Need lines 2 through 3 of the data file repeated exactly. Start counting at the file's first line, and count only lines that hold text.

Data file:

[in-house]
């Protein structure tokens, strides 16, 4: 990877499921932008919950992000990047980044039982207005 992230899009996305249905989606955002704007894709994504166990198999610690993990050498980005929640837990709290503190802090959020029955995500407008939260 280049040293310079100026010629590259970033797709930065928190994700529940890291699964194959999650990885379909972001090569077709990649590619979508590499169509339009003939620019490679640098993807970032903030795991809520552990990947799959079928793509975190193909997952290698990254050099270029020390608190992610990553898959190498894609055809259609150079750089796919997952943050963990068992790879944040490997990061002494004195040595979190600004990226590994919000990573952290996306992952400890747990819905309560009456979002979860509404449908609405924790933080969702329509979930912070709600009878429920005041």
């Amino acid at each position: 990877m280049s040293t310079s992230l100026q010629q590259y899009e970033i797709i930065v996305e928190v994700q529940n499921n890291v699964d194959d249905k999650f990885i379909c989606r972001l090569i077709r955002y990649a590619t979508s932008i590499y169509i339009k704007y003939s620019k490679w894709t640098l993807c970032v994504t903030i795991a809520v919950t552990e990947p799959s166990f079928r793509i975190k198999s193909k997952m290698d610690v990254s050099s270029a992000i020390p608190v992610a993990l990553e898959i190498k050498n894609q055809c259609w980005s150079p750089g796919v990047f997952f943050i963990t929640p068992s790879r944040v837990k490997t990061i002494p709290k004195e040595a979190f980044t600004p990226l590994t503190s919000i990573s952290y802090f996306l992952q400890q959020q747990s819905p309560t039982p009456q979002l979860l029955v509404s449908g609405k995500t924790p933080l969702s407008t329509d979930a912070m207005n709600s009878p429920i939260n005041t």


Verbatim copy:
């Protein structure tokens, strides 16, 4: 990877499921932008919950992000990047980044039982207005 992230899009996305249905989606955002704007894709994504166990198999610690993990050498980005929640837990709290503190802090959020029955995500407008939260 280049040293310079100026010629590259970033797709930065928190994700529940890291699964194959999650990885379909972001090569077709990649590619979508590499169509339009003939620019490679640098993807970032903030795991809520552990990947799959079928793509975190193909997952290698990254050099270029020390608190992610990553898959190498894609055809259609150079750089796919997952943050963990068992790879944040490997990061002494004195040595979190600004990226590994919000990573952290996306992952400890747990819905309560009456979002979860509404449908609405924790933080969702329509979930912070709600009878429920005041």
């Amino acid at each position: 990877m280049s040293t310079s992230l100026q010629q590259y899009e970033i797709i930065v996305e928190v994700q529940n499921n890291v699964d194959d249905k999650f990885i379909c989606r972001l090569i077709r955002y990649a590619t979508s932008i590499y169509i339009k704007y003939s620019k490679w894709t640098l993807c970032v994504t903030i795991a809520v919950t552990e990947p799959s166990f079928r793509i975190k198999s193909k997952m290698d610690v990254s050099s270029a992000i020390p608190v992610a993990l990553e898959i190498k050498n894609q055809c259609w980005s150079p750089g796919v990047f997952f943050i963990t929640p068992s790879r944040v837990k490997t990061i002494p709290k004195e040595a979190f980044t600004p990226l590994t503190s919000i990573s952290y802090f996306l992952q400890q959020q747990s819905p309560t039982p009456q979002l979860l029955v509404s449908g609405k995500t924790p933080l969702s407008t329509d979930a912070m207005n709600s009878p429920i939260n005041t």